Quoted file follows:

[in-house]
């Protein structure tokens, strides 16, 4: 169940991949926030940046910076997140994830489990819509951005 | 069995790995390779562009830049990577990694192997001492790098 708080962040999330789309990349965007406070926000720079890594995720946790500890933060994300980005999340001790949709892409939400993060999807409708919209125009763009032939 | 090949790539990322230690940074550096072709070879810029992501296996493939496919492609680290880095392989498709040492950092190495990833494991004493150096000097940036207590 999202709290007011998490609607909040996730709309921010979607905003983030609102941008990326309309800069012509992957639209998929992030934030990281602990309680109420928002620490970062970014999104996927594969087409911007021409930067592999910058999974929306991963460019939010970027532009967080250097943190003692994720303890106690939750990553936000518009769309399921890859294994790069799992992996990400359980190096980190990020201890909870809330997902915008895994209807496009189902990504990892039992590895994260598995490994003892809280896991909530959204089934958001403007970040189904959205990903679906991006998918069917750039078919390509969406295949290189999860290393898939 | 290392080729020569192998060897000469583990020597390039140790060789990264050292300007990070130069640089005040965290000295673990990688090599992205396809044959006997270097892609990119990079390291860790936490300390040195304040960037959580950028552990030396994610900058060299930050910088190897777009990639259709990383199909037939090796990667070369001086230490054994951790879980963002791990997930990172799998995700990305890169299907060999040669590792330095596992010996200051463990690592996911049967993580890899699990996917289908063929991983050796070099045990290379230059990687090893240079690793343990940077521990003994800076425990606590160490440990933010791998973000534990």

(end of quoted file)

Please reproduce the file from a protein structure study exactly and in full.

[in-house]
């Protein structure tokens, strides 16, 4: 169940991949926030940046910076997140994830489990819509951005 | 069995790995390779562009830049990577990694192997001492790098 708080962040999330789309990349965007406070926000720079890594995720946790500890933060994300980005999340001790949709892409939400993060999807409708919209125009763009032939 | 090949790539990322230690940074550096072709070879810029992501296996493939496919492609680290880095392989498709040492950092190495990833494991004493150096000097940036207590 999202709290007011998490609607909040996730709309921010979607905003983030609102941008990326309309800069012509992957639209998929992030934030990281602990309680109420928002620490970062970014999104996927594969087409911007021409930067592999910058999974929306991963460019939010970027532009967080250097943190003692994720303890106690939750990553936000518009769309399921890859294994790069799992992996990400359980190096980190990020201890909870809330997902915008895994209807496009189902990504990892039992590895994260598995490994003892809280896991909530959204089934958001403007970040189904959205990903679906991006998918069917750039078919390509969406295949290189999860290393898939 | 290392080729020569192998060897000469583990020597390039140790060789990264050292300007990070130069640089005040965290000295673990990688090599992205396809044959006997270097892609990119990079390291860790936490300390040195304040960037959580950028552990030396994610900058060299930050910088190897777009990639259709990383199909037939090796990667070369001086230490054994951790879980963002791990997930990172799998995700990305890169299907060999040669590792330095596992010996200051463990690592996911049967993580890899699990996917289908063929991983050796070099045990290379230059990687090893240079690793343990940077521990003994800076425990606590160490440990933010791998973000534990």